A loose, slow-paced novel about a small colony of Quakers who have finally arrived at a habital planet after 175 years in transit. Slowly but surely, they reach a consensus about whether to colonize the planet or stay aboard the colony ship that is all they've known for generations.
This book really frustrated me. It was so unfocused, and although all sorts of exciting things happen (crashlanding on a planet! a desperate rescue mission! a plague!) they all happen in the peripheral vision of the characters. Even when a POV character is trying to pull someone from a surging sea, they've got page upon page of stream of consciousness about how they feel about their daughter's marriage and how they used to ski on a nearby mountain and such. The constant ruminations not only slow the book down to a snail's pace, but they feel completely unreal. I'd buy that one or two people undergo long thought processes during stressful life-or-death moments, but to have the entire book
consist of characters thinking about their feelings and half-remembered memories and inconsequential opinions about people the reader doesn't know--it strains belief and a reader's ability to stay interested. The characters are, by and large, unpleasant people in a very minor, understated way. They think uncharitable thoughts about those they're surrounded by, or blame others for not mysteriously understanding things they've never mentioned...I know that some people are like that, but *all* of them? It was too much, and listening to their POVs left me in an unpleasant mood.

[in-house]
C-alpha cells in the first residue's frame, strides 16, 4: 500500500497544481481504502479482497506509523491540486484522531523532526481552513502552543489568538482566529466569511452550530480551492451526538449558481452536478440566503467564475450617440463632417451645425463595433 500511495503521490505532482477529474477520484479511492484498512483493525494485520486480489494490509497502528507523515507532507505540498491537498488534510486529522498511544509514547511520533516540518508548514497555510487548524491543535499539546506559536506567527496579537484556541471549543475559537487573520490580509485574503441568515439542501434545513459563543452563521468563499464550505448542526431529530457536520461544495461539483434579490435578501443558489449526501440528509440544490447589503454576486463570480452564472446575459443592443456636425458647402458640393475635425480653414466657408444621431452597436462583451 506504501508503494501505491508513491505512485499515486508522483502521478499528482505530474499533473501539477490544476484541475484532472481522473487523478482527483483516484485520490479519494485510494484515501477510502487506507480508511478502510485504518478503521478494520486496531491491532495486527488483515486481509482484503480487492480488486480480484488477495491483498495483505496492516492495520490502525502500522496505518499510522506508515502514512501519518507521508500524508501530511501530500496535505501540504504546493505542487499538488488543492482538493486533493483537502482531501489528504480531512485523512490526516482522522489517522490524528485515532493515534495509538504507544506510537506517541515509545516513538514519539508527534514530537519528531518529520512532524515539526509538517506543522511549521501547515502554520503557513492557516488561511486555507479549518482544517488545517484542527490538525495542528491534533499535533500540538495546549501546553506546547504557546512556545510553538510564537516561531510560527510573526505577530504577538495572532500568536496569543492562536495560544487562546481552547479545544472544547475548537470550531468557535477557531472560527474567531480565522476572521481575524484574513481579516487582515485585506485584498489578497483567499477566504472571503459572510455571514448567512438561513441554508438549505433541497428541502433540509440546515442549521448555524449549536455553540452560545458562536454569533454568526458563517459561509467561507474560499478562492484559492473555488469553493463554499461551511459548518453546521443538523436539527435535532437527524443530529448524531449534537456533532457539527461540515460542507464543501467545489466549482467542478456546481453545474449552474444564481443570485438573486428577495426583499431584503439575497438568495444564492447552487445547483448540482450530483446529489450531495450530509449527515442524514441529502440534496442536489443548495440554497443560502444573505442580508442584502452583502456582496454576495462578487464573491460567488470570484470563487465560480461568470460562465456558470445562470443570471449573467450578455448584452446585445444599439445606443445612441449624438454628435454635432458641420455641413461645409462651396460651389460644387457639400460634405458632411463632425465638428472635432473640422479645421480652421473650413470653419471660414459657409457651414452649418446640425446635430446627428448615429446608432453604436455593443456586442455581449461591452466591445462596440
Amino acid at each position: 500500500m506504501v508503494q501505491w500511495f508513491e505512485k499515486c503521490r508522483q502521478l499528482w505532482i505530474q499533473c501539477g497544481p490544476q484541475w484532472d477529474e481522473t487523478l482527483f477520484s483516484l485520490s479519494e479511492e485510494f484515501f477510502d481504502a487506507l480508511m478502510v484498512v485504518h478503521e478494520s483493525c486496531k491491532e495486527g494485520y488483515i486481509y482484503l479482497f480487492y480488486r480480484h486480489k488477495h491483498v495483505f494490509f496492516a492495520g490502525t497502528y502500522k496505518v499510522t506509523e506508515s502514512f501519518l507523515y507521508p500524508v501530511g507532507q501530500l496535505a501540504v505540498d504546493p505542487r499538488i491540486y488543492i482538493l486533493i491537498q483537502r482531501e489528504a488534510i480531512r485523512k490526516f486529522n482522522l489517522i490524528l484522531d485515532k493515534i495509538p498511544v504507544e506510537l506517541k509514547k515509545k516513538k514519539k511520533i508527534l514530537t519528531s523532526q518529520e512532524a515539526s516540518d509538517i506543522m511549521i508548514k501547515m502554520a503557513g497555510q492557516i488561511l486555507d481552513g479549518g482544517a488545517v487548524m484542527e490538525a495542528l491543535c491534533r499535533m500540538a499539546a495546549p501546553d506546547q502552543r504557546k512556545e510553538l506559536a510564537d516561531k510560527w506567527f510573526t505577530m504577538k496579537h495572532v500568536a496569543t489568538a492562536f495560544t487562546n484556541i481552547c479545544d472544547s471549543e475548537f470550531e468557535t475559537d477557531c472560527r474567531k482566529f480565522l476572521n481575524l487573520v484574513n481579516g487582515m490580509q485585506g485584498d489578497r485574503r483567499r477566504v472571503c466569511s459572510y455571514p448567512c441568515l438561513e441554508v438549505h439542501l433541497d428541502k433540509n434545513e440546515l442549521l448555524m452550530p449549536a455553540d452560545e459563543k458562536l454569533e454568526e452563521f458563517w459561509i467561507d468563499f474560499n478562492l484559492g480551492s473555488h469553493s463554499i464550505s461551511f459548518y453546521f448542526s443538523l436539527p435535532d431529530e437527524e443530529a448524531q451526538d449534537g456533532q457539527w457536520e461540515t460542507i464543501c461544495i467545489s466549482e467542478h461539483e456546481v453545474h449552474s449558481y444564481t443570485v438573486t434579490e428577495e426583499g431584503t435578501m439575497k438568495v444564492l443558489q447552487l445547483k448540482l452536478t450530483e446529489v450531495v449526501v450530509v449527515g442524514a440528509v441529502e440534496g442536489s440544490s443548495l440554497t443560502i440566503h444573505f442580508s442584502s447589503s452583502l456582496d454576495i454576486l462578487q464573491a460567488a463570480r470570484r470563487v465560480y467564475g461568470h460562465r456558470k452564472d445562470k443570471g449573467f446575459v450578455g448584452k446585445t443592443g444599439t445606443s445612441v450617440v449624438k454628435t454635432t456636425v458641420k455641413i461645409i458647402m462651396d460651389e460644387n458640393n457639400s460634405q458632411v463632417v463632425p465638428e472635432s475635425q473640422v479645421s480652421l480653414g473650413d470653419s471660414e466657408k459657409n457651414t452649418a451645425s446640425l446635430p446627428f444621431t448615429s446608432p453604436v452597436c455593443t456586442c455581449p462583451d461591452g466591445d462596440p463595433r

I did like the discussions that took place about whether or not to stay on the Dusky Miller
. But that was literally the only thing I enjoyed in this entire book. And considering how fascinating the premise is, that is a damn shame.
Contains suicide, various bodily indignities due to old age and illness, rape, and the death of a child. There are numerous POV characters, all people of color, and most of them are middle aged or elderly women, which is a nice change.